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Monday, December 21, 2015

Miho's Attempt to Speak Before the City Planning Commission about the need to build schools along with more housing

The following was written by Miho Watabe, Class Size Matters' research and outreach consultant.  The testimony she would have given on this issue follows her account of  how she was prevented from testifying in person. If you'd like to submit comments to the City Planning Commission, you can do so by emailing them at ; please copy Carl Weisbrod, chair of the Commission at as well as the Mayor at

According to the Department City of Planning website, written comments will be taken until Monday, December 28th.

At 8:45 AM on Wednesday December 16th, I arrived at the National Museum of the American Indian for the City Planning Commission hearings on the Mayor's rezoning proposals. I was struck by how much blue I saw. Signs with the logo of HTC (the NY Hotel and Motel Trades Council Union) were waved by people with union ID badges around their neck. These HTC staffers were aggressively searching for other Union members in the crowd, so they could usher them into the massive line of people waiting to get into the hearings, that were supposed to start at 9 AM.

There were so many HTC members shepherding people around and into the line that my first instinct was that I was at the wrong place. My second instinct was to get back on the train because I realized that this line rivaled a movie line for Star Wars. But thinking of my mission to deliver Class Size Matters’ testimony on school overcrowding, I braved on, despite the dthat the line to get into the museum wrapped around the building from the front entrance all the way down the side of the block.

 This photo was taken as I was leaving; these individuals have not yet heard that the room is full to capacity. The line to get inside the hearing still wrapped around the corner of the museum building. 

On closer inspection I saw many glints of blue on the people waiting to get in. The union staffers had plastered stickers and pins on their members, and I soon realized that HTC members dominated the line. When I finally reached the end of the line, sure enough the woman directly in front of me had a HTC button on her collar. An HTC staffer waving a sign asked her, “Do you know why we’re here?” The woman replied that a co-worker had said something vague about housing. This is when I became suspicious that I really was at the wrong place. Why would someone decide to stand in this long line if they were't already informed about the issue?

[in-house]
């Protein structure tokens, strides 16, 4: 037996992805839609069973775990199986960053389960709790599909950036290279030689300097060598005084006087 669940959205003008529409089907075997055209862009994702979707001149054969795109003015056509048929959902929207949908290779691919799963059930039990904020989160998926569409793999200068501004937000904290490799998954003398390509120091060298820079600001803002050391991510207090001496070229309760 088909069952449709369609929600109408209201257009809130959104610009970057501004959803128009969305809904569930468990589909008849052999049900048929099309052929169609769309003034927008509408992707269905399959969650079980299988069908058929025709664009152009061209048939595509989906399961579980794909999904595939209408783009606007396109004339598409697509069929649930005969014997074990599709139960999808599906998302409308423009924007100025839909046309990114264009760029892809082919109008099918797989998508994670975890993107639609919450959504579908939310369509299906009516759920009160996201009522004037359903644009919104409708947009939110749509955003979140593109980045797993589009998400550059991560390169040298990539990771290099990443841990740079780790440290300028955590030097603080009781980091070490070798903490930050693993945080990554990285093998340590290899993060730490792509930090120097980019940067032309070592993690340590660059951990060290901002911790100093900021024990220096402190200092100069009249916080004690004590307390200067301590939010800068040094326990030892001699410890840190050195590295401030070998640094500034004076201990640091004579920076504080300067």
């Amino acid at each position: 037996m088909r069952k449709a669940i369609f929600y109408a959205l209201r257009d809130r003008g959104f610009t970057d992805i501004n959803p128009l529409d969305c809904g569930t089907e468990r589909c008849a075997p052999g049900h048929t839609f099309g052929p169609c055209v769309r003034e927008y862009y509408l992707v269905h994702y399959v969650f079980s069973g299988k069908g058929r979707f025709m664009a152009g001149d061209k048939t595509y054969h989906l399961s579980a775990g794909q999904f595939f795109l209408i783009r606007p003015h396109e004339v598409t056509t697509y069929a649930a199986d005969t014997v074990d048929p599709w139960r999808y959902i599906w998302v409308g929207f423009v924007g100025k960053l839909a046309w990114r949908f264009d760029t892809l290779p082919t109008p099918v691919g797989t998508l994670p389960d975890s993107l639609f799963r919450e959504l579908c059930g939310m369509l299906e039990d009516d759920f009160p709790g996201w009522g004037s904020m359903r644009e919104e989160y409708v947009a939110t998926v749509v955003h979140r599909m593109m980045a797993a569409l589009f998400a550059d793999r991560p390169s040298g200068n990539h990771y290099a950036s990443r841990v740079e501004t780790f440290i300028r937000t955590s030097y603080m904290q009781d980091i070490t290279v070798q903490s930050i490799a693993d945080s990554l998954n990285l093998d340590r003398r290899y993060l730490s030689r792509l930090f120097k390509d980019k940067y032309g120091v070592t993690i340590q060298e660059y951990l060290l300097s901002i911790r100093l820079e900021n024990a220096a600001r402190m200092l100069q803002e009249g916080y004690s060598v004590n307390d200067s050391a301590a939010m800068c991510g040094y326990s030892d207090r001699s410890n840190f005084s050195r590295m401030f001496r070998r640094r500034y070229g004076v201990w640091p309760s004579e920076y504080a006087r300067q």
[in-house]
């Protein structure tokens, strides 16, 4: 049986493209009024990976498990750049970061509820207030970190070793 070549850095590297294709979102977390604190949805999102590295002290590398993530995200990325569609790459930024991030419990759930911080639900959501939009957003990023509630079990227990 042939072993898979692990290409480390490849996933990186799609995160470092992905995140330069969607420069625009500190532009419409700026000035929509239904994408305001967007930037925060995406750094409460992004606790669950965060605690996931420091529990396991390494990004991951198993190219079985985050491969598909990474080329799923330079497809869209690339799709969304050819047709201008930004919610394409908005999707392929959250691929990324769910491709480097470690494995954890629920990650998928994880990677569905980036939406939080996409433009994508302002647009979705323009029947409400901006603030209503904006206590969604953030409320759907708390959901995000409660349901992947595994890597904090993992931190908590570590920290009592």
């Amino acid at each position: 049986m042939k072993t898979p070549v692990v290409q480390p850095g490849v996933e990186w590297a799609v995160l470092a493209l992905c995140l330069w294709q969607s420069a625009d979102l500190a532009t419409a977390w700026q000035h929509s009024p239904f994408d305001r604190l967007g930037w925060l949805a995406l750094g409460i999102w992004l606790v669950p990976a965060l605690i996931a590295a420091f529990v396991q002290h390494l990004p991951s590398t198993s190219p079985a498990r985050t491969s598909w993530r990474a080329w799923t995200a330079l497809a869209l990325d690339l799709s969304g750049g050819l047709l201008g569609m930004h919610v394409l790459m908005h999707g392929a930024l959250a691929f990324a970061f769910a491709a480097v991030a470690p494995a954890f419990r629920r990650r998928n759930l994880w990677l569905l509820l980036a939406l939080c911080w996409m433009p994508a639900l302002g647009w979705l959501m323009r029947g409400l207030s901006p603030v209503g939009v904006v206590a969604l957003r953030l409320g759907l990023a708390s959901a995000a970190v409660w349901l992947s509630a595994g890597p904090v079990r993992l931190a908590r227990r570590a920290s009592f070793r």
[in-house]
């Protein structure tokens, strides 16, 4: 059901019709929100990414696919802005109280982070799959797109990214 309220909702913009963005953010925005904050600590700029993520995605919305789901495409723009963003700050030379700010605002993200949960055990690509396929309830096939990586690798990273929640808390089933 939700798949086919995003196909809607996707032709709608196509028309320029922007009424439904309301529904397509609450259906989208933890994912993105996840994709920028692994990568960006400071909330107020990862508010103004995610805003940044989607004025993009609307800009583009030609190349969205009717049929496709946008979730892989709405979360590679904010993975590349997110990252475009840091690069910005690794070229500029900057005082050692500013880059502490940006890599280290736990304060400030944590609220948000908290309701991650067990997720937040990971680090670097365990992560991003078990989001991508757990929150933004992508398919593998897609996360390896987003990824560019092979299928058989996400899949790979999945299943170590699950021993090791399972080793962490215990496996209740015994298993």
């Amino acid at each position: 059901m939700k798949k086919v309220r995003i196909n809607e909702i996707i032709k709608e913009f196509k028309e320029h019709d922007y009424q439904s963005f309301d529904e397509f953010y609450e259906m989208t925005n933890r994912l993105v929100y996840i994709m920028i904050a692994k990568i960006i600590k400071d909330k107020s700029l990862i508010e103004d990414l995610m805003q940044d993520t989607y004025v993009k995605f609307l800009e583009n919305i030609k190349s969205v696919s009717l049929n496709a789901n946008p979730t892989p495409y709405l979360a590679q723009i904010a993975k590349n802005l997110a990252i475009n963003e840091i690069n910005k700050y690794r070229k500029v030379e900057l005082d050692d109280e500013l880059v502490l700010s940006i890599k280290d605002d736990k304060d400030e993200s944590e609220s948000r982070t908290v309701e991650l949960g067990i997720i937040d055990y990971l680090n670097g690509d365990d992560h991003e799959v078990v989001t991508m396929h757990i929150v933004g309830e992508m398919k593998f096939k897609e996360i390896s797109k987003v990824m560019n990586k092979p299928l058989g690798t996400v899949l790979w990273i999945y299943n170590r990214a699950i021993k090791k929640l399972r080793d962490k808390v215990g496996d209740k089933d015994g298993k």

After 15 minutes of waiting I realized that the HTC staffers were making rounds in the line, talking to the blue-pinned people and shaking hands. The woman in front of me kept getting pressured about a co-worker of hers, and if she was also going to come out and support HTC. Her co-worker never showed up, but another one did…and proceeded to cut into the line in front of me. At this point, other people were cutting in line so I brushed it off and remained hopeful that perhaps I could still get in. A few minutes before 9 AM, the line started to move fast and I managed to get around the corner.

The line for the hearing extended past the front entrance stairs. Even with everyone's back turned, can you spot the NY HTC logo?

The woman ahead of me and her friend were encouraged by a HTC staffer to stay in line until officials told everyone that there was no more room inside but to wait close by because HTC members might rally outside. This was discouraging, but I stayed waiting in limbo until around 10:15 AM. That’s when an older gentleman informed everyone that the room had been filled to capacity, and that he was collecting written testimonies because those already signed up to speak would go on until 5:30 PM.

He also explained that the only way we would be able to enter the auditorium was if enough people  inside left. I submitted two copies of our testimony (which can be found below) on why the zoning changes should not be approved without a concomitant plan to build enough schools, and I left as other people in line started to disperse.

The line starting the disperse as people near the front of the line hear that the room is full and the speaking list goes on until 5:30 PM.

Later I came across this article describing HTC as one of “Five Families” which have aggressively backed Mayor De Blasio's rezoning proposals. With this in mind, all the unusual interactions I had around HTC's participation suddenly made sense.

I have been delivering testimonies and presentations for Class Size Matters at various public meetings only for a few months now, so I’m very new to this process. While my personal belief is that public meetings should be accessible to everyone—even if attendees don’t know what’s happening or have no testimony to give— it’s only too easy to conclude that the union asked their members to flood the Assembly hall early to keep other stakeholders from expressing their views on these controversial zoning changes. The brief testimony I attempted to present at the hearing is below; please read it and let us know what you think!    -- Miho Watabe

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